On August 1, 2001, FDA issued an order classifying the GIVEN System and substantially equivalent devices of this generic type into class
II under the generic name, ingestible telemetric gastrointestinal
capsule imaging system. FDA identifies this generic type of device as an ingestible telemetric gastrointestinal capsule imaging system, which
is intended for visualization of the small bowel mucosa as an adjunctive tool in the detection of abnormalities in the small bowel.FDA is codifying this device by adding Sec. 876.1300. The order also identifies a special control applicable to this device a
guidance document entitled ``Class II Special Controls Guidance Document: Ingestible Telemetric Gastrointestinal Capsule Imaging System; Final Guidance for Industry and FDA.''
II. Electronic Access
In order to receive the guidance entitled ``Class II Special Controls Guidance Document: Ingestible Telemetric Gastrointestinal Capsule Imaging System; Final Guidance for Industry and FDA'' via
your fax machine, call the CDRH Facts-on-Demand system at 800-899-0381 or 301-827-0111 from a touch-tone telephone. At the first voice prompt press 1 to enter the system. At the second voice prompt press 1 to order a document. Enter the document number (1385) followed by the pound sign (#). Follow the remaining voice prompts to complete your request.
Persons interested in obtaining a copy of the guidance may also do so using the Internet. CDRH maintains an entry on the Internet for
easy access to information including text, graphics, and files that may be downloaded to a personal computer with Internet access. Updated on a regular basis, the CDRH home page includes the civil money penalty guidance documents package, device safety alerts, Federal Register reprints, information on premarket submissions (including lists of approved applications and manufacturers' addresses), small manufacturers' assistance, information on video conferencing and electronic submissions, Mammography Matters, and other
device-oriented information. The CDRH home page may be accessed at
III. Environmental Impact
The agency has determined under 21 CFR 25.34(b) that this action is of a type that does not individually or cumulatively have a
significant effect on the human environment. Therefore, neither an environmental assessment nor an environmental impact statement is required.
IV. Analysis of Impacts
FDA has examined the impacts of the final rule under Executive Order 12866, the Regulatory Flexibility Act (5 U.S.C. 601-612) (as amended by subtitle D of the Small Business Regulatory Act of 1996 (Public Law 104-121)), and the Unfunded Mandates Reform Act of 1995 (Public Law 104-4). Executive Order 12866 directs agencies to assess all costs and benefits of available regulatory alternatives and, when regulation is necessary, to select regulatory approaches that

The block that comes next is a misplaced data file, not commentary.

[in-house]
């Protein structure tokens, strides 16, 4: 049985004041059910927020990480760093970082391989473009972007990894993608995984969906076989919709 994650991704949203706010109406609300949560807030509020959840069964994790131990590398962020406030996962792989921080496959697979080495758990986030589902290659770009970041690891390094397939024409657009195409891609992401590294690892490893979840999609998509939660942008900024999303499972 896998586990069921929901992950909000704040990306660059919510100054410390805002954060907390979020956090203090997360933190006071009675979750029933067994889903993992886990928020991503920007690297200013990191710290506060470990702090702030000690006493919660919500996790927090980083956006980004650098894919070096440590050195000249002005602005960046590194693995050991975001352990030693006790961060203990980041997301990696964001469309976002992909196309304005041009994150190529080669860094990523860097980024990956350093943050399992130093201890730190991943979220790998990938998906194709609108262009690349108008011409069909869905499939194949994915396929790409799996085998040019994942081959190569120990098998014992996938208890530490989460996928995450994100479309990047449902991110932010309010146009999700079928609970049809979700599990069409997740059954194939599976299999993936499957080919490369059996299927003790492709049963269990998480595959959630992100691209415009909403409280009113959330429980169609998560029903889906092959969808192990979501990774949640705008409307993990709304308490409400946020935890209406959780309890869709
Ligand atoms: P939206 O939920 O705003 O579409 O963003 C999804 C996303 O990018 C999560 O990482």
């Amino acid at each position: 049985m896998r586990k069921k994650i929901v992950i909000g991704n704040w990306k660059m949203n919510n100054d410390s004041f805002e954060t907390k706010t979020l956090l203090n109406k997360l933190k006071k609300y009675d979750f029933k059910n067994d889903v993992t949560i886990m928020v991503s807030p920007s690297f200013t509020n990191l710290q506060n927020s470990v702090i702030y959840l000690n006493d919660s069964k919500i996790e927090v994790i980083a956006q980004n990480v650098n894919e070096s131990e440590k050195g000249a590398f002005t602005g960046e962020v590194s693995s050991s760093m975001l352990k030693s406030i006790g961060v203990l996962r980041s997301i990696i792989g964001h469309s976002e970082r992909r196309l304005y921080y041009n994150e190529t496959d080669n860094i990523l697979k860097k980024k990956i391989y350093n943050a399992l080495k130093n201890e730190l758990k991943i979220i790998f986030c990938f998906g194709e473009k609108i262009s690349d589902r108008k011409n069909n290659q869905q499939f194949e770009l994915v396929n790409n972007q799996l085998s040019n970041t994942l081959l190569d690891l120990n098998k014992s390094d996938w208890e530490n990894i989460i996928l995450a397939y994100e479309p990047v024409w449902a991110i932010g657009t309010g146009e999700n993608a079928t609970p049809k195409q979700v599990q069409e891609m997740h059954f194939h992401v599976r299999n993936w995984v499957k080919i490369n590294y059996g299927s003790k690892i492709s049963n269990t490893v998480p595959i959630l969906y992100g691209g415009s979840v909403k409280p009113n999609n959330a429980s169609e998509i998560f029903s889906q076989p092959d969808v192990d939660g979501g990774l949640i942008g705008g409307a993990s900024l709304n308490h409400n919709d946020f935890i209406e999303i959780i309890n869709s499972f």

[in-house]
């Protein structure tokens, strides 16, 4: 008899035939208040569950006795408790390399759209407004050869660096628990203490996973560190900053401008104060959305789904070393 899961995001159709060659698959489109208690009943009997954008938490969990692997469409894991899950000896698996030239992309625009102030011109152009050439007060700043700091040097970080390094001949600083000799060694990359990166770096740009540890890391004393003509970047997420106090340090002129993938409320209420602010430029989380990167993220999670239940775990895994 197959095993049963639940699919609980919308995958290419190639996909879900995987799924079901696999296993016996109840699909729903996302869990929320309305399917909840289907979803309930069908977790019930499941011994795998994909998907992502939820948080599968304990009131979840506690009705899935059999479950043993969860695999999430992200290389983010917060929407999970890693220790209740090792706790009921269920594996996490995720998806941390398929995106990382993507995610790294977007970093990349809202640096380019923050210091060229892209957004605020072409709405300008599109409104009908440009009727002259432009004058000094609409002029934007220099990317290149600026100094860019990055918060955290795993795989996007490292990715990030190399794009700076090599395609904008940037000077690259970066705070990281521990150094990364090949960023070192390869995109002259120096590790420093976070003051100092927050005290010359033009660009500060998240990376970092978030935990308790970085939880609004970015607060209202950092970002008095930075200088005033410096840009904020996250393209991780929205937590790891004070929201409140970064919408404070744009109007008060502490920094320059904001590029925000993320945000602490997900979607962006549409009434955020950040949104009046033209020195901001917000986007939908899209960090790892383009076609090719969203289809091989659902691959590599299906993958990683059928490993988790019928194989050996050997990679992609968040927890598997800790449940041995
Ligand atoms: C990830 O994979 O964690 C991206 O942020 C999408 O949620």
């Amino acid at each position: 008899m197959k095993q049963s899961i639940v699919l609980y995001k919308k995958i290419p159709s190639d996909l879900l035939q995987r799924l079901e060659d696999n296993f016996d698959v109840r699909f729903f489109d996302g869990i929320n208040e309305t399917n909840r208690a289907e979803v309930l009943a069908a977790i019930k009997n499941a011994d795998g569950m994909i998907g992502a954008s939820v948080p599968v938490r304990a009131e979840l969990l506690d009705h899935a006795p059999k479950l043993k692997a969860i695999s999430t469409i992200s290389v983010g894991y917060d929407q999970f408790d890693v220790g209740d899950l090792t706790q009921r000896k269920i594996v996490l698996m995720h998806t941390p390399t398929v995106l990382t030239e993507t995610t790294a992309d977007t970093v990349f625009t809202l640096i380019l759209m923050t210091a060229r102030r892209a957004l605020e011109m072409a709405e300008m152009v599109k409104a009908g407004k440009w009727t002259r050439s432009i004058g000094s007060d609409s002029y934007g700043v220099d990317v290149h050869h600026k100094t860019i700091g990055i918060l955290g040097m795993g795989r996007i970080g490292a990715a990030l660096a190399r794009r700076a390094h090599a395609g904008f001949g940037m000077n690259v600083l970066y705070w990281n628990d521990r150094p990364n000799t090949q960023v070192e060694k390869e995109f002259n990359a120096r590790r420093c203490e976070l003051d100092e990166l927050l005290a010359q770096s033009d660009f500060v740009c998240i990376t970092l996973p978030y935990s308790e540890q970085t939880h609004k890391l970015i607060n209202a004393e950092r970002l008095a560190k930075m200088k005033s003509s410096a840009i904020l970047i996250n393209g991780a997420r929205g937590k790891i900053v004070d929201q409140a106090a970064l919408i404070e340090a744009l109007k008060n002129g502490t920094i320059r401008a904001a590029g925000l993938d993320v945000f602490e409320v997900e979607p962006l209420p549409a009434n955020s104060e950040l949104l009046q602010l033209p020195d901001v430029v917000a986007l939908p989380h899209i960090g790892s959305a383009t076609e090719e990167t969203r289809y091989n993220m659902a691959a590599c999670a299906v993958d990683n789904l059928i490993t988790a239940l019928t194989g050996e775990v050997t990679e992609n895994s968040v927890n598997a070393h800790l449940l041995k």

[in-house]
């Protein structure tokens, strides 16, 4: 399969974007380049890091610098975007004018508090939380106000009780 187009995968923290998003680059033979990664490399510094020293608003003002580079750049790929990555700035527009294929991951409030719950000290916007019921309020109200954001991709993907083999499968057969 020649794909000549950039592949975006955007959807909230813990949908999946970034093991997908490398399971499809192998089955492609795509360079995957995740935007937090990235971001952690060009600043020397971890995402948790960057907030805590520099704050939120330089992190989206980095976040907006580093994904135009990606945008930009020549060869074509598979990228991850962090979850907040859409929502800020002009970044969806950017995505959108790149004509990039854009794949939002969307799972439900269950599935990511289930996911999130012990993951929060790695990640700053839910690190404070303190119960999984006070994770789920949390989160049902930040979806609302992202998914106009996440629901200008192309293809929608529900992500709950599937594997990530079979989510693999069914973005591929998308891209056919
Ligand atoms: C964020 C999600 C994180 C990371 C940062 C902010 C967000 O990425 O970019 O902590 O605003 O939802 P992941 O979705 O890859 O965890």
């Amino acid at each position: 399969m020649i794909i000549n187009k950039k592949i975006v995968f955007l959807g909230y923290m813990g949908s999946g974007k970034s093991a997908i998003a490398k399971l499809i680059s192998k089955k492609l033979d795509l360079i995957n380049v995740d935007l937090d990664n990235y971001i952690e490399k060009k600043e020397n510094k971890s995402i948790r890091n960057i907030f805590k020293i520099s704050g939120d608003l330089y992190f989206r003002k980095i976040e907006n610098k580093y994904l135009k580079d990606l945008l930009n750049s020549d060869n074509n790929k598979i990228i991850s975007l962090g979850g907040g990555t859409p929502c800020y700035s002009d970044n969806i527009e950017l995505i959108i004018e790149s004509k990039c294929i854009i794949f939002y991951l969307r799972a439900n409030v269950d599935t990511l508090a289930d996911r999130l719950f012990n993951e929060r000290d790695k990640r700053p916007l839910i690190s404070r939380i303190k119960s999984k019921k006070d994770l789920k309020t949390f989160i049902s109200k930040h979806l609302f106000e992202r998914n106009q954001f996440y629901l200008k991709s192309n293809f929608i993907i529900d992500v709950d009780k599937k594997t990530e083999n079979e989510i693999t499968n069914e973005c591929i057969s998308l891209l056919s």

maximize net benefits (including potential economic, environmental, public health and safety, and other advantages; distributive impacts; and equity). The agency believes that this final rule is consistent with the regulatory philosophy and principles identified in the Executive order. In addition, the final rule is not a significant regulatory
action as defined by the Executive order and so it is not subject treview under the Executive order.
The Regulatory Flexibility Act requires agencies to analyze regulatory options that would minimize any significant impact of a
rule on small entities. FDA knows of only one manufacturer of this type of device.
Classification of these devices from class III to class II will relieve manufacturers of the device of the cost of complying with the premarket approval requirements of section 515 of the act (21 U.S.C. 360e), and may permit small potential competitors to enter the marketplace by lowering their costs. The agency, therefore, certifies that the final rule will not have a significant impact on a
substantial number of small entities. In addition, this final rule will not
impose costs of $100 million or more on either the private sector or State, local, and tribal governments in the aggregate and, therefore, a summary statement of analysis under section 202(a) of the Unfunded
Mandates Reform Act is not required.
FDA has analyzed this final rule in accordance with the principles set forth in Executive Order 13132. FDA has determined that the rule does not contain policies that have substantial direct effects on the States, on the relationship between the National Government and the States, or on the distribution of power and responsibilities among
the various levels of government. Accordingly, the agency has concluded that the rule does not contain policies that have federalism implications as defined in the order and, consequently, a federalism summary impact statement is not required.
VI. Paperwork Reduction Act of 1995
This final rule contains no collections of information. Therefore, clearance by the Office of Management and Budget under the Paperwork
Reduction Act of 1995 is not required.
List of Subjects in 21 CFR Part 876
Therefore, under the Federal Food, Drug, and Cosmetic Act and under authority delegated to the Commissioner of Food and Drugs, 21 CFR
part 876 is amended as follows:
PART 876--GASTROENTEROLOGY-UROLOGY DEVICES
1. The authority citation for 21 CFR part 876 continues to read as follows:Authority: 21 U.S.C. 351, 360, 360c, 360e, 360j, 360l, 371.
2. Section 876.1300 is added to subpart B to read as follows:
Sec. 876.1300 Ingestible telemetric gastrointestinal capsule imaging system.
(a) Identification. An ingestible telemetric gastrointestinal capsule imaging system is used for visualization of the small bowel mucosa as an adjunctive tool in the detection of abnormalities of the
small bowel. The device captures images of the small bowel with a wireless camera contained in a capsule. This device includes an ingestible capsule (containing a light source, camera, transmitter,
and battery), an antenna array, a receiving/recording unit, a data
storage device, computer software to process the images, and accessories.
(b) Classification. Class II (special controls). The special control is FDA's guidance, ``Class II Special Controls Guidance Document: Ingestible Telemetric Gastrointestinal Capsule Imaging Systems; Final Guidance for Industry and FDA.''
Dated: January 14, 2002.
Linda S. Kahan,
Deputy Director, Center for Devices and Radiological Health.
[FR Doc. 02-1722 Filed
1-23-02; 8:45 am]
BILLING CODE 4160-01-S